by Toni Shiloh
Series: Freedom Lake #1
Published by Toni Shiloh
Publication Date September 26, 2017
Genres: Christian Fiction, Clean Romance
Setting: Indiana Contemporary
Main Character Ages: 25-34
Written for: Adults
Jo Ellen Baker is shocked to find out that the boy who teased her mercilessly throughout high school, has returned to their hometown of Freedom Lake, and he’s missing a leg. When his mother asks her to renovate their carriage house to give him a place to gain his independence back, she wants to say no. But one look at him brings a rush of forgotten feelings.
Evan Carter can’t believe he has to return home and live with his parents. Every hope and dream he ever had dissipated in a car crash that cost him his leg. Stuck in a wheelchair, he’s forced to reexamine his relationship with God and the local carpenter, Jo Ellen Baker.
Will renovating his home open the door for a mended relationship, or are some wounds too deep to heal from?
I would like to thank Celebrate Lit for giving me this copy of the book. This gift did not influence my opinion or review.Also in this series: Grace Restored
Evan’s journey out of despair over losing his leg and almost-fiancée is a beautiful story. It caused me to think about things I had never even considered before. Could grief keep me from making choices that would improve my quality of life? What would it be like to be confined to a wheelchair for life and return to a place where everyone knew you? How would I deal with the thought of everyone staring at me? What would it be like to be unable to take care of “normal” things like getting from one room to another when the doorway is too narrow for the chair?
New-to-me author Toni Shiloh did a great job in covering Evan’s spiritual journey in a way that flowed naturally and taught spiritual lessons in a non-preachy manner. I loved the conversation that he had with his friend Darrel as he shared what to expect when he attended church for the first time in his life. I especially admired the explanation he gave about the offering.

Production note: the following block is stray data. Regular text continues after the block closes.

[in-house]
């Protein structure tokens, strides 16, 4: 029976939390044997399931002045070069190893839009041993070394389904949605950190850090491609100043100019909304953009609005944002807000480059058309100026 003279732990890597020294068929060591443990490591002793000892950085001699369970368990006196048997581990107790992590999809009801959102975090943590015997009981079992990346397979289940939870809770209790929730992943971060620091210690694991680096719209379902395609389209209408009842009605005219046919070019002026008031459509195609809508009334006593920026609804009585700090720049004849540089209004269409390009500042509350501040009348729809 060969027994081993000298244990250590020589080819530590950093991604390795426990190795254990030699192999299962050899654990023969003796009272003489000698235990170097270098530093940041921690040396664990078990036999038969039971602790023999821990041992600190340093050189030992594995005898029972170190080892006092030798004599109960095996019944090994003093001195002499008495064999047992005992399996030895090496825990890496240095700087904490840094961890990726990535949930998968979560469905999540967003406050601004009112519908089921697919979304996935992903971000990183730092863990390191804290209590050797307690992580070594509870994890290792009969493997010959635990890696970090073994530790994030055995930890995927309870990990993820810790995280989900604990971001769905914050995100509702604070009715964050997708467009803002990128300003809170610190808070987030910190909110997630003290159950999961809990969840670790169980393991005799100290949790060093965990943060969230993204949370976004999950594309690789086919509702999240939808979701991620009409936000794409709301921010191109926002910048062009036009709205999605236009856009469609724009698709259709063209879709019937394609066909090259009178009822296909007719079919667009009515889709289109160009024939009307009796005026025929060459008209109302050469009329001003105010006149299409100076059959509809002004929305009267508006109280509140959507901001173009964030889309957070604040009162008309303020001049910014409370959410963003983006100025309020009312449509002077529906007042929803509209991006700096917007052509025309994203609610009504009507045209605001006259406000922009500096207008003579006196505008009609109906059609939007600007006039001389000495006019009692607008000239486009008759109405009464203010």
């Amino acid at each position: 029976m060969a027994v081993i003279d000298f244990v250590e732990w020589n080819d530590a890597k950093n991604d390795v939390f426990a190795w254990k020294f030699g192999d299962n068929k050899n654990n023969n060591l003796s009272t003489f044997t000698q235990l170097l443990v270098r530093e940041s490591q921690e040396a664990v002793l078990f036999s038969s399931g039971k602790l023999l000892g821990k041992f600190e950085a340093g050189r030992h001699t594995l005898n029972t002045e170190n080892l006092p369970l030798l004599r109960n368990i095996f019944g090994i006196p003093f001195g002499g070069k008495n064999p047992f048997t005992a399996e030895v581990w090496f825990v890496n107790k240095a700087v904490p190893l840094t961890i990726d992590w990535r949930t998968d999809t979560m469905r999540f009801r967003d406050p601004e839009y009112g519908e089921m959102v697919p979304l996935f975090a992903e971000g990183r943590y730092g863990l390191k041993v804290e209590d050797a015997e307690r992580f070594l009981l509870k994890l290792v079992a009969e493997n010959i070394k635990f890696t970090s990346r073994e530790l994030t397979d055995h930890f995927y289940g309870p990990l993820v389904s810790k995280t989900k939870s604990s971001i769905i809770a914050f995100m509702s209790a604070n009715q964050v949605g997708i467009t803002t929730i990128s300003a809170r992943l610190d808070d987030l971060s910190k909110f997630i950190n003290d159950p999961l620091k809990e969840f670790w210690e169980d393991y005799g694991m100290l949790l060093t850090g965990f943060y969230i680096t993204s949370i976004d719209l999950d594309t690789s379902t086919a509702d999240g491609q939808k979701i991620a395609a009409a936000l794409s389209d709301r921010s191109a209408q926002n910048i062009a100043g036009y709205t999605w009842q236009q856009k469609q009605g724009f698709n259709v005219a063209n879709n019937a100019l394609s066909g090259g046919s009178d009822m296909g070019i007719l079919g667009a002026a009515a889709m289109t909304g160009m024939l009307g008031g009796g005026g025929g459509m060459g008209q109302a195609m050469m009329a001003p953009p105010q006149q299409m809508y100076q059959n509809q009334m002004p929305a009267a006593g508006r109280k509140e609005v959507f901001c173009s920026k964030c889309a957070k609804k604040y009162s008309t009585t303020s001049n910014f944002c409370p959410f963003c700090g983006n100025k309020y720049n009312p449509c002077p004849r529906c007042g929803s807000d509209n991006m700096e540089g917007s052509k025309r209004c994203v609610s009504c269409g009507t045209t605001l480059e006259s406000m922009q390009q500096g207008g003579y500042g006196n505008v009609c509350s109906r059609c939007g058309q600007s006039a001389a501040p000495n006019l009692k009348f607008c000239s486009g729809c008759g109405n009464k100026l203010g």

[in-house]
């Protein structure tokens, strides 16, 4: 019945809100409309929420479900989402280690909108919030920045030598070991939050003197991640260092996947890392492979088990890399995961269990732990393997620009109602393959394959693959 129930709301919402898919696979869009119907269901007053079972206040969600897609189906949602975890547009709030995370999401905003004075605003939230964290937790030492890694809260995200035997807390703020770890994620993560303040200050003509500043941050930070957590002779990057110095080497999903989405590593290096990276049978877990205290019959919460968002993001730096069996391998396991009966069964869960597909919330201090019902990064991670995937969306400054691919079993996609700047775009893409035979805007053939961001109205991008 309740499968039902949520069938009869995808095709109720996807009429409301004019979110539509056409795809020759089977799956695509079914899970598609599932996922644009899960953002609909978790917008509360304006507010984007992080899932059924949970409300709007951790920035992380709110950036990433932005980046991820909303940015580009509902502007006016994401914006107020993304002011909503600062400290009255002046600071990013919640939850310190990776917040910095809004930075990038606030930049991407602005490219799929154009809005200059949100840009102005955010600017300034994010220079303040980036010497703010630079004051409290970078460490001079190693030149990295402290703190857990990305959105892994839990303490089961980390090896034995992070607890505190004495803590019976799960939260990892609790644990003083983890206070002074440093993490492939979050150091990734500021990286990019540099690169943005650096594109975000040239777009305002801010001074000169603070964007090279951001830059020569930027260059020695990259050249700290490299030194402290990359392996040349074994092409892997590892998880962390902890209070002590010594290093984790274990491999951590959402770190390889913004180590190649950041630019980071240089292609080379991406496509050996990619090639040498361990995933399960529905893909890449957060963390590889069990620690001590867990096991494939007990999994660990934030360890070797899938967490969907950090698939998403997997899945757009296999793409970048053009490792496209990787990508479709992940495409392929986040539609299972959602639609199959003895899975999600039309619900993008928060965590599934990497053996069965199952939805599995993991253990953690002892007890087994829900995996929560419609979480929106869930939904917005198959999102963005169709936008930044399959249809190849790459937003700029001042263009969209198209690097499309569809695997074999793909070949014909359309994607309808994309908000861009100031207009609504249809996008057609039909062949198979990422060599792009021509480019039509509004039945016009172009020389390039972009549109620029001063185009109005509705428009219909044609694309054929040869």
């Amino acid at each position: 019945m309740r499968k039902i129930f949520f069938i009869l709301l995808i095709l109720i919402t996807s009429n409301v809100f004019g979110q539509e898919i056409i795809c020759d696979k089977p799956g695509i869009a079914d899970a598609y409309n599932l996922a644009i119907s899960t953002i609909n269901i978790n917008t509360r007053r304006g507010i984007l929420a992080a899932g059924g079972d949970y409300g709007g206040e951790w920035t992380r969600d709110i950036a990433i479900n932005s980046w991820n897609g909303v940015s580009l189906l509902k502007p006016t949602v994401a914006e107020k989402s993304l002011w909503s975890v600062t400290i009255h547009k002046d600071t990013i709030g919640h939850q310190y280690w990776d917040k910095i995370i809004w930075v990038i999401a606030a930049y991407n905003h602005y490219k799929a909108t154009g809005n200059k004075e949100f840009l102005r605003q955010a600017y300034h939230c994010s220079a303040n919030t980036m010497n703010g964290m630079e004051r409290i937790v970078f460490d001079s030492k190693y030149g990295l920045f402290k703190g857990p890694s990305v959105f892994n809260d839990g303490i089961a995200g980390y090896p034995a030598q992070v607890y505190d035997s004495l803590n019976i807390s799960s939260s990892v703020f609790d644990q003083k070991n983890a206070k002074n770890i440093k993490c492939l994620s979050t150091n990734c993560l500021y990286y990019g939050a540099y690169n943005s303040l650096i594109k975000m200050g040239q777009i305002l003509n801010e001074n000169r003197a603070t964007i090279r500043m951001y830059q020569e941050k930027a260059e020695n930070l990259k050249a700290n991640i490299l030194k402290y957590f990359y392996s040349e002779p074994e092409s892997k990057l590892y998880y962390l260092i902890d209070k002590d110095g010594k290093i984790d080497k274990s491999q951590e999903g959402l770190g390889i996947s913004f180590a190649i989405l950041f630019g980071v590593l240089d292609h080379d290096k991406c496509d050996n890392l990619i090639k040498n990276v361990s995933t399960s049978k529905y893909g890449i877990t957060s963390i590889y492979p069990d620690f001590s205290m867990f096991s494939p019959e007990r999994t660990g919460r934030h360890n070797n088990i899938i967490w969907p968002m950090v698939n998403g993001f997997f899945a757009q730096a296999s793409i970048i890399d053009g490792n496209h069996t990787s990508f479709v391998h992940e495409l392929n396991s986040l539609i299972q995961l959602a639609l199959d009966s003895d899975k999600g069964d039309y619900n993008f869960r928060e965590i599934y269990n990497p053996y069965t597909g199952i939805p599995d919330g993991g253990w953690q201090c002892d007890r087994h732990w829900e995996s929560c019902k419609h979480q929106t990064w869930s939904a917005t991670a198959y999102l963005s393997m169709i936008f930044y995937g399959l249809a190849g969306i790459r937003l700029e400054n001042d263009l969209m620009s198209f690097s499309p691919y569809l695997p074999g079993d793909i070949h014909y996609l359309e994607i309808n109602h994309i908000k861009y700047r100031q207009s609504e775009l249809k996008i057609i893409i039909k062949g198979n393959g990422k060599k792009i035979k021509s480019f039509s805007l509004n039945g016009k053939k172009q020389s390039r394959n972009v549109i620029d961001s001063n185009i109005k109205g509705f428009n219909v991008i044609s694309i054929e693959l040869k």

Despite the heavy subject matter, the story was not depressing but was rather hopeful. The process of Jo forgiving Evan for the cruel way he treated her in high school was realistic. It didn’t happen overnight and the author made it clear that it was not easy for her to do. The timing of the events was reasonable and not forced.
He winked at her, dropped her hand and headed for the kitchen.
She stared at her hand, noting the sameness. It hadn’t changed. Yet the feeling coursing through it staggered her. She felt like her heart had literally been touched. All because he touched me. She shook her hand, trying to jar the feeling, but her mind replayed the pattern Evan’s thumb had followed while holding her hand.
This story stands alone but also introduces characters and situations that hint at least one more book in the series. I’m looking forward to reading more about the secondary characters in the next books of this series.
There were a few editing misses that distracted me slightly from the story (because of the way my brain works!) and a couple of inconsistencies related to the timing of a conversation after a date – did the conversation take place the day after or two? Certainly not enough to make me not like the story, but enough to note.